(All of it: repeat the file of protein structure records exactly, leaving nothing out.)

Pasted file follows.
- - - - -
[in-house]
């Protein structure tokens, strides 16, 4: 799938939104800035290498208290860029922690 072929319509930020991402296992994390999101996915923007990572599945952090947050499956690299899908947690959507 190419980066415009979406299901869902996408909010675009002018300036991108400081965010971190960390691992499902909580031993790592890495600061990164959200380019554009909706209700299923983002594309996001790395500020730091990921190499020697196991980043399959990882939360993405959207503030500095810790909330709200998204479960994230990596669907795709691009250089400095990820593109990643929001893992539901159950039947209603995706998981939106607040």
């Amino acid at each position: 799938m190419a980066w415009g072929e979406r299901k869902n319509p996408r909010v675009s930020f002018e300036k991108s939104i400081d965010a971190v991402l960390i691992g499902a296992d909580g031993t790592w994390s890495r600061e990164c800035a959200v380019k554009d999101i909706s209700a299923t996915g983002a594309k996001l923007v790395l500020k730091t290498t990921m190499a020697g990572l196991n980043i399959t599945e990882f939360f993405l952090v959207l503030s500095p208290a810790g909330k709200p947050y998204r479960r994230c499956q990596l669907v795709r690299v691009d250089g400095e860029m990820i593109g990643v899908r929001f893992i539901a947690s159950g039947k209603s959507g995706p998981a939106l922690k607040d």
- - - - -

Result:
[in-house]
């Protein structure tokens, strides 16, 4: 799938939104800035290498208290860029922690 072929319509930020991402296992994390999101996915923007990572599945952090947050499956690299899908947690959507 190419980066415009979406299901869902996408909010675009002018300036991108400081965010971190960390691992499902909580031993790592890495600061990164959200380019554009909706209700299923983002594309996001790395500020730091990921190499020697196991980043399959990882939360993405959207503030500095810790909330709200998204479960994230990596669907795709691009250089400095990820593109990643929001893992539901159950039947209603995706998981939106607040």
């Amino acid at each position: 799938m190419a980066w415009g072929e979406r299901k869902n319509p996408r909010v675009s930020f002018e300036k991108s939104i400081d965010a971190v991402l960390i691992g499902a296992d909580g031993t790592w994390s890495r600061e990164c800035a959200v380019k554009d999101i909706s209700a299923t996915g983002a594309k996001l923007v790395l500020k730091t290498t990921m190499a020697g990572l196991n980043i399959t599945e990882f939360f993405l952090v959207l503030s500095p208290a810790g909330k709200p947050y998204r479960r994230c499956q990596l669907v795709r690299v691009d250089g400095e860029m990820i593109g990643v899908r929001f893992i539901a947690s159950g039947k209603s959507g995706p998981a939106l922690k607040d």